Iraq - Still, In Fact, Going On

padraig (u.s.)

a monkey that will go ape
just in case you forgot. (which it's surprisingly easy to do, at least in the States where it seems to be pretty far off the table right now)

Exhibit A - Iraq Suffers as the Euphrates River Dwindles - great

went to see The Hurt Locker w/my folks the other day. it is, not to put too fine a point on it, fuckin' A phenomenal. stunning. I reckon the defining cinematic statement on the war, can't see how anything would top it. stirred up all kinds of feelings in me - pride, shame, & seething, futile rage.

still waiting to see whether sectarian violence spikes in the upcoming weeks. whether or not Maliki & co. have any kind of a handle on things. what the Iranian regime will do, if anything, given its own current problems. & so on.

a stalemate's better than nothing I guess.

have at it folks.
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Mr. Tea

Let's Talk About Ceps
Interesting piece there, Vim.

I liked this line:

Ret. Gen. John Abizaid said:
If you try to control the Middle East, it will end up controlling you

Abizaid reads Negarestani...?

padraig (u.s.)

a monkey that will go ape
Damn -- not mincing his words there...

nope. but it's hard not to wish there'd been a lot less mincing of words over the last 6+ years...

thought that point in the WP article you linked about ambitious military officers trying to get switched into Afghan instead of Iraq deployments was interesting. that's certainly what I'd be doing.

padraig (u.s.)

a monkey that will go ape

nice that Col. Gentile got a mention. here's the NYT article where I originally saw Reese's memo mentioned. includes link to a pdf of the On Point II paper, a history of the war 2003-5, which Reese coauthored while at Fort Leavenworth (around the same time Petraeus was there).

as far as the IA, who knows? I think it depends on what you mean by favorable. in some ways Col. Reese's view was favorable, in that he cites major improvement & describes the IA as up to the task of keeping the GOI in power. I suspect what he says about the entrenched military culture is largely true, as it matches the majority of what I've read as well as what I've heard from just about every vet I've talked with. another thing that gives Reese credibility are military's weak responses, typical disavowal stuff, e.g. - "there were problems but now they've been solved" or a discrediting "it's just the view of one man", same old same old.

the real debate anyway is about the timetable for withdrawal & there's certainly a ton of factors that go into that. but I haven't seen anyone come out & claim that it's not largely diminishing returns from here on out.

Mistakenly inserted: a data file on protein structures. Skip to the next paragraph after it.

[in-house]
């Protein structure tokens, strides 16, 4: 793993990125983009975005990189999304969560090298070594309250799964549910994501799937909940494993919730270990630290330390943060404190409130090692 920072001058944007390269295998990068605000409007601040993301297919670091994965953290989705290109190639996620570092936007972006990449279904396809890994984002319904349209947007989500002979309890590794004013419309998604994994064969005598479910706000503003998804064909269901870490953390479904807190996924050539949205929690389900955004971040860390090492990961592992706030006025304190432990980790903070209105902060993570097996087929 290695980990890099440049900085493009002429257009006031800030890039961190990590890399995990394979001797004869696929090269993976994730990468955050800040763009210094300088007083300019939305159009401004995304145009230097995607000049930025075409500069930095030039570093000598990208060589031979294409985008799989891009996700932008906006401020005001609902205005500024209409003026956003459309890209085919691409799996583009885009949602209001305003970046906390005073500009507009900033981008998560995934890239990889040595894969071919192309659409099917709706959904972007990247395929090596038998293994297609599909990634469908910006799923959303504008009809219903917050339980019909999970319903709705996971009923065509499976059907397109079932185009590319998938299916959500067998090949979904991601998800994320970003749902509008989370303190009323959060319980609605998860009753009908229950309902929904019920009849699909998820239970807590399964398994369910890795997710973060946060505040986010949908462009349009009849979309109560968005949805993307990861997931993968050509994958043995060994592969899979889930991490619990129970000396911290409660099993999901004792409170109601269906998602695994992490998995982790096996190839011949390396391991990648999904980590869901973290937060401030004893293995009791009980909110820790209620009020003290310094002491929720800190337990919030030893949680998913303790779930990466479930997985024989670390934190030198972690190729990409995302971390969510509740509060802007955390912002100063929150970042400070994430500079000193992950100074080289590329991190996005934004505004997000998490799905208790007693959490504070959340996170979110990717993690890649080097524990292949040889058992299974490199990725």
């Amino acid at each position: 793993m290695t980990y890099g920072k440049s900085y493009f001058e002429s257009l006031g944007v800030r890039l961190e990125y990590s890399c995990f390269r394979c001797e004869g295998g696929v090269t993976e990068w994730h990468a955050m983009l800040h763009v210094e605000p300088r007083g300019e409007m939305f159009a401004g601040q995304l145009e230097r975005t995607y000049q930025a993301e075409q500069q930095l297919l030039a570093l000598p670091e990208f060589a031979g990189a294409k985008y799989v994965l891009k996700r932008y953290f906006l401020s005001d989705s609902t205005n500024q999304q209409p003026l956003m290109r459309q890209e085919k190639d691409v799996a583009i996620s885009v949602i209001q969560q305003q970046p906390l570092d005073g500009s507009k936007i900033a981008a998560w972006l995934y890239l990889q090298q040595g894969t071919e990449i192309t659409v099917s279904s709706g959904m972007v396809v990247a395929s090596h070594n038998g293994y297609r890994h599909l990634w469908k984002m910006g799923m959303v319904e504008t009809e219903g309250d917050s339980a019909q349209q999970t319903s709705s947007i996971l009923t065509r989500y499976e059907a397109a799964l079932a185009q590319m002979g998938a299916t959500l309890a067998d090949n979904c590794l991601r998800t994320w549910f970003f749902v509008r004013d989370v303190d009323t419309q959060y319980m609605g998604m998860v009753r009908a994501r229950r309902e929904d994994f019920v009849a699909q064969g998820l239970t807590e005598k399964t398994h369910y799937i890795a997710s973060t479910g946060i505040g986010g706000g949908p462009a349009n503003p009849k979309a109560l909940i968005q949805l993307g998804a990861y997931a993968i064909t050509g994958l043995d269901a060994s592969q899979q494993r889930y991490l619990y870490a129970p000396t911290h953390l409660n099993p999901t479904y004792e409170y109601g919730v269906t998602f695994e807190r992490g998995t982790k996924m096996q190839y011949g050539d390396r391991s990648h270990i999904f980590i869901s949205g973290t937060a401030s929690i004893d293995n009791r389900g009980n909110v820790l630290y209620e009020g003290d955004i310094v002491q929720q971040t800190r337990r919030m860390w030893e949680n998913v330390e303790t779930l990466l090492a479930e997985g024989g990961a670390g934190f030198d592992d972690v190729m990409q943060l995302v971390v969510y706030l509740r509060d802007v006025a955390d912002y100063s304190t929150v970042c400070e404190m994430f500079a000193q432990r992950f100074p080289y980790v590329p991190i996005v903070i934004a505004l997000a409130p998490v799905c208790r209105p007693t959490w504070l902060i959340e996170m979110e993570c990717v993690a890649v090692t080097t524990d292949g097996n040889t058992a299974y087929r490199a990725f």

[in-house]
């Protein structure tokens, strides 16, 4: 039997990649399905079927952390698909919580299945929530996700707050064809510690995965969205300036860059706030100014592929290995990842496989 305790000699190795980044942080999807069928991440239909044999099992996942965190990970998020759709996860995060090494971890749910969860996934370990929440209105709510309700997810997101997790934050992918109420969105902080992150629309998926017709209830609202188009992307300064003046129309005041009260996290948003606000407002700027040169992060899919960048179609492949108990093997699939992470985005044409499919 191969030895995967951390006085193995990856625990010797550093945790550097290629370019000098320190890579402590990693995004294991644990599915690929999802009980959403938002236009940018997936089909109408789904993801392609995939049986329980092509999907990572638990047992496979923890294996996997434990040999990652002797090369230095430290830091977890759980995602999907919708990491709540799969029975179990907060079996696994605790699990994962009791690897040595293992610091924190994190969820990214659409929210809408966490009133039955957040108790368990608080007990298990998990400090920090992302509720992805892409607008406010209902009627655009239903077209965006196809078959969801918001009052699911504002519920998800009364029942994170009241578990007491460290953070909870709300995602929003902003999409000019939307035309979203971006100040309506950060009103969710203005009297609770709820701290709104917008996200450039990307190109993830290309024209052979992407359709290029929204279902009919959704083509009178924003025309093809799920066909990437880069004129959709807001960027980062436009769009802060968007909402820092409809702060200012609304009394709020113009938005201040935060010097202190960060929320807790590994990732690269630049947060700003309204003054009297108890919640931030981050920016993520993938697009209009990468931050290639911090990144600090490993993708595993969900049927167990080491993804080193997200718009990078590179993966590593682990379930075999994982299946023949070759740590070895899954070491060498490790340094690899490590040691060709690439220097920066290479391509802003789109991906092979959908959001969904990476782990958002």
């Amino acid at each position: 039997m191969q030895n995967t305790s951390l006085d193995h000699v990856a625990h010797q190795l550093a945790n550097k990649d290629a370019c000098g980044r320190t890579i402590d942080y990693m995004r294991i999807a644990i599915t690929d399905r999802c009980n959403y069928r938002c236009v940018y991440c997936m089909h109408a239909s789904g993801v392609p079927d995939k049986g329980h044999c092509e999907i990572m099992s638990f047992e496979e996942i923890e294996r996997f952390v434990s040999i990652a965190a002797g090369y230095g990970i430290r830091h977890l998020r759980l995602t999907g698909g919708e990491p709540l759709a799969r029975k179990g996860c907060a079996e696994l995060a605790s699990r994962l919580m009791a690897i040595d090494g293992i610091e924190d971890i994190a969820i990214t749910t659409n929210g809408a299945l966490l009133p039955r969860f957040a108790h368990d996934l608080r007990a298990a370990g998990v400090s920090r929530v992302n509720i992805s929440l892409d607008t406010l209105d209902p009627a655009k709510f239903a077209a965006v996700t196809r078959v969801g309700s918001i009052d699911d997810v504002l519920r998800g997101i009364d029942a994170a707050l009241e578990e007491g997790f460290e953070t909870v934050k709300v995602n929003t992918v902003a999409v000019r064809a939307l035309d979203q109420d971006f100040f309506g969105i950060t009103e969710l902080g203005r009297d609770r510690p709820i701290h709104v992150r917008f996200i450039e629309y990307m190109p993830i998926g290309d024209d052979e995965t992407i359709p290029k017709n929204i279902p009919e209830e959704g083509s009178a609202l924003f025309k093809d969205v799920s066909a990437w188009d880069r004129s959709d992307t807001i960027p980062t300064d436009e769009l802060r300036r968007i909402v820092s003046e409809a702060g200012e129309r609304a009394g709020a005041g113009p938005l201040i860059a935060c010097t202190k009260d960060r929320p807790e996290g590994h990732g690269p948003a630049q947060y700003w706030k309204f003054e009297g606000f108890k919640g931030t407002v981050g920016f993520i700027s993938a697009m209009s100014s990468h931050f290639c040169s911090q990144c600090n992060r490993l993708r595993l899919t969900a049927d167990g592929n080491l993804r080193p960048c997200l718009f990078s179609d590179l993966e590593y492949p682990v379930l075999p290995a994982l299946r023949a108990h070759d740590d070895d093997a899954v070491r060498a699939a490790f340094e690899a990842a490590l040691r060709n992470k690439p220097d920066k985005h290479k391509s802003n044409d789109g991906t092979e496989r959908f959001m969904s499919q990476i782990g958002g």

rip this joint please
appalling allegations against Blackwater boss Erik Prince

The accusations against Mr Prince are being made by two former employees, including a former Marine, who have sworn them anonymously as John Doe No 1 and John Doe No 2, because they said they feared for their lives if their identities were revealed.

In one of the statements, John Doe 2, who worked for Blackwater for four years, alleged that Mr Prince “views himself as a Christian crusader tasked with eliminating Muslims and the Islamic faith from the globe” and that his companies “encouraged and rewarded the destruction of Iraqi life”.

foul stuff; rest here


Iraqi officials reacted gleefully to the news of fresh allegations against the company in legal documents filed in the United States.

“The company is mainly made up of mercenaries who lack high standards and discipline like official forces of international institutions,” said Tahsin al-Shekhli, a Defence Ministry spokesman.

“They needlessly massacred Iraqi citizens, and in cold blood."


rip this joint please
oh, re the recent violence at Camp Ashraf (“Our hospital is out of medicine and there is no place for the wounded,” he said. “They are resting in every place we can put them"), at least 12 dead? smells like a massacre.

a Telegraph blogger has his say.

yes, it is the NCR, and here's their statement.

at least - as when we last discussed this tragic stand-off some months ago - Baghdad says it will not send any of them back to Iran (even though it continues to look for other countries to take people in).


occasionally, browsing thru the channels late at night i come across يوميات مدينة /yomiaat madina - 'city diary', on al-sharqiya, which is a private iraqi channel broadacast apparently from dubai.


it's on at like 2AM baghdad time/after midnight GMT
you can watch it here:

i've been meaning to recommend this programme to you lot for ages on purely aesthetic merit, it's fantastic viewing.... but there may be some political message there too ... judge for yourselves

the format is: someone gets a camera and goes for a wander for an hour or two in an iraqi city

... usually it's just one loooong shot, mooching around the market in karbala at pilgrimage time, or the park by the river full of families out at night, or the social club, or some other such public space; last night it was a shopping street in mosul,